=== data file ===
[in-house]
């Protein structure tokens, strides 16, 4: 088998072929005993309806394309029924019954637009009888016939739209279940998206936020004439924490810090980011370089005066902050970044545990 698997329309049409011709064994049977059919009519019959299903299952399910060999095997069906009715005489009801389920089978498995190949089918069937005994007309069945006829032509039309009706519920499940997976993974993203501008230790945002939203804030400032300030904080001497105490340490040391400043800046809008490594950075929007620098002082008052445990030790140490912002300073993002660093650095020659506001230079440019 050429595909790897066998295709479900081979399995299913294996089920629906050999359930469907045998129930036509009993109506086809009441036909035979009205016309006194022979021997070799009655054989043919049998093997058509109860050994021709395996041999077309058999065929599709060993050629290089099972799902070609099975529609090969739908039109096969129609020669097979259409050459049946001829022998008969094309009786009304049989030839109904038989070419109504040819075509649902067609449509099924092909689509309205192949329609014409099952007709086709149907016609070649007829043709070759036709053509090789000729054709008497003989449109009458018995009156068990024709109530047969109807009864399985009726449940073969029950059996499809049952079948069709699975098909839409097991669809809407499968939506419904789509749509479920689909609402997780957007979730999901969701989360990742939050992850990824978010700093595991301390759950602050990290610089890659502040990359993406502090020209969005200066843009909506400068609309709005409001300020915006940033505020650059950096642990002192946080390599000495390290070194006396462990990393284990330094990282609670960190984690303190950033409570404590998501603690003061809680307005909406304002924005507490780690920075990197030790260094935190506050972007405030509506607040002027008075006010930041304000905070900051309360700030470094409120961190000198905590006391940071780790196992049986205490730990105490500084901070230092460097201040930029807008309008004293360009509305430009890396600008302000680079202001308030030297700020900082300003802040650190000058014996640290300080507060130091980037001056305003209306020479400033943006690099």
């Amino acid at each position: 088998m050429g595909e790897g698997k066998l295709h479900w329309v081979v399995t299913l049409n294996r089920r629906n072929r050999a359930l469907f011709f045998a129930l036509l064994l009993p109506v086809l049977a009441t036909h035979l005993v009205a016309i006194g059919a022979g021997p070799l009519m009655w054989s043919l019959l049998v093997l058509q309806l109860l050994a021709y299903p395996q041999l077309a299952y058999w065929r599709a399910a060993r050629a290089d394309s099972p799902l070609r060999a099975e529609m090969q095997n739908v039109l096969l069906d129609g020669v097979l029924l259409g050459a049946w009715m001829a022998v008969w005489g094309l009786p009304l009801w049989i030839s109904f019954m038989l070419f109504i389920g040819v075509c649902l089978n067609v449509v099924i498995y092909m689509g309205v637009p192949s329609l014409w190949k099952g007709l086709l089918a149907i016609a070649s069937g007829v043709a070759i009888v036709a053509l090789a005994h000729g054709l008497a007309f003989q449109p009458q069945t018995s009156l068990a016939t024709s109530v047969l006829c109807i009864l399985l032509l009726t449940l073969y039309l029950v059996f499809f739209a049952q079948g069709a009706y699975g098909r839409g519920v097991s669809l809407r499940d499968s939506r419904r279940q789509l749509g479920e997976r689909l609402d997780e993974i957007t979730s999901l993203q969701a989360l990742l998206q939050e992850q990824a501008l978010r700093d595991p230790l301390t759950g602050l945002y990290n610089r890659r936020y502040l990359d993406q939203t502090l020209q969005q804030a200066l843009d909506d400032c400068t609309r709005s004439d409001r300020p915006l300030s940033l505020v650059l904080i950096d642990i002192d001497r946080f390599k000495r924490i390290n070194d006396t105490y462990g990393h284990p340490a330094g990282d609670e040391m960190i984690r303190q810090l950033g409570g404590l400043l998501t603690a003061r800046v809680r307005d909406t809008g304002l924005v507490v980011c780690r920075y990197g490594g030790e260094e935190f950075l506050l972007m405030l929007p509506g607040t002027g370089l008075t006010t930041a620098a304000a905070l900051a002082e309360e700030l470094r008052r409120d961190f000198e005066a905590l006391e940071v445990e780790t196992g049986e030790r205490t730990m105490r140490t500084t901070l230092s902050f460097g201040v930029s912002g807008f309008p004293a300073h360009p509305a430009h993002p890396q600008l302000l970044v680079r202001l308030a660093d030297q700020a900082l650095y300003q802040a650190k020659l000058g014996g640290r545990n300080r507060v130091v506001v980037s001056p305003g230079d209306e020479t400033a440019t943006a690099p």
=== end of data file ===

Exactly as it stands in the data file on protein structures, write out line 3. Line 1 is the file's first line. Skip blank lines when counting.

């Amino acid at each position: 088998m050429g595909e790897g698997k066998l295709h479900w329309v081979v399995t299913l049409n294996r089920r629906n072929r050999a359930l469907f011709f045998a129930l036509l064994l009993p109506v086809l049977a009441t036909h035979l005993v009205a016309i006194g059919a022979g021997p070799l009519m009655w054989s043919l019959l049998v093997l058509q309806l109860l050994a021709y299903p395996q041999l077309a299952y058999w065929r599709a399910a060993r050629a290089d394309s099972p799902l070609r060999a099975e529609m090969q095997n739908v039109l096969l069906d129609g020669v097979l029924l259409g050459a049946w009715m001829a022998v008969w005489g094309l009786p009304l009801w049989i030839s109904f019954m038989l070419f109504i389920g040819v075509c649902l089978n067609v449509v099924i498995y092909m689509g309205v637009p192949s329609l014409w190949k099952g007709l086709l089918a149907i016609a070649s069937g007829v043709a070759i009888v036709a053509l090789a005994h000729g054709l008497a007309f003989q449109p009458q069945t018995s009156l068990a016939t024709s109530v047969l006829c109807i009864l399985l032509l009726t449940l073969y039309l029950v059996f499809f739209a049952q079948g069709a009706y699975g098909r839409g519920v097991s669809l809407r499940d499968s939506r419904r279940q789509l749509g479920e997976r689909l609402d997780e993974i957007t979730s999901l993203q969701a989360l990742l998206q939050e992850q990824a501008l978010r700093d595991p230790l301390t759950g602050l945002y990290n610089r890659r936020y502040l990359d993406q939203t502090l020209q969005q804030a200066l843009d909506d400032c400068t609309r709005s004439d409001r300020p915006l300030s940033l505020v650059l904080i950096d642990i002192d001497r946080f390599k000495r924490i390290n070194d006396t105490y462990g990393h284990p340490a330094g990282d609670e040391m960190i984690r303190q810090l950033g409570g404590l400043l998501t603690a003061r800046v809680r307005d909406t809008g304002l924005v507490v980011c780690r920075y990197g490594g030790e260094e935190f950075l506050l972007m405030l929007p509506g607040t002027g370089l008075t006010t930041a620098a304000a905070l900051a002082e309360e700030l470094r008052r409120d961190f000198e005066a905590l006391e940071v445990e780790t196992g049986e030790r205490t730990m105490r140490t500084t901070l230092s902050f460097g201040v930029s912002g807008f309008p004293a300073h360009p509305a430009h993002p890396q600008l302000l970044v680079r202001l308030a660093d030297q700020a900082l650095y300003q802040a650190k020659l000058g014996g640290r545990n300080r507060v130091v506001v980037s001056p305003g230079d209306e020479t400033a440019t943006a690099p």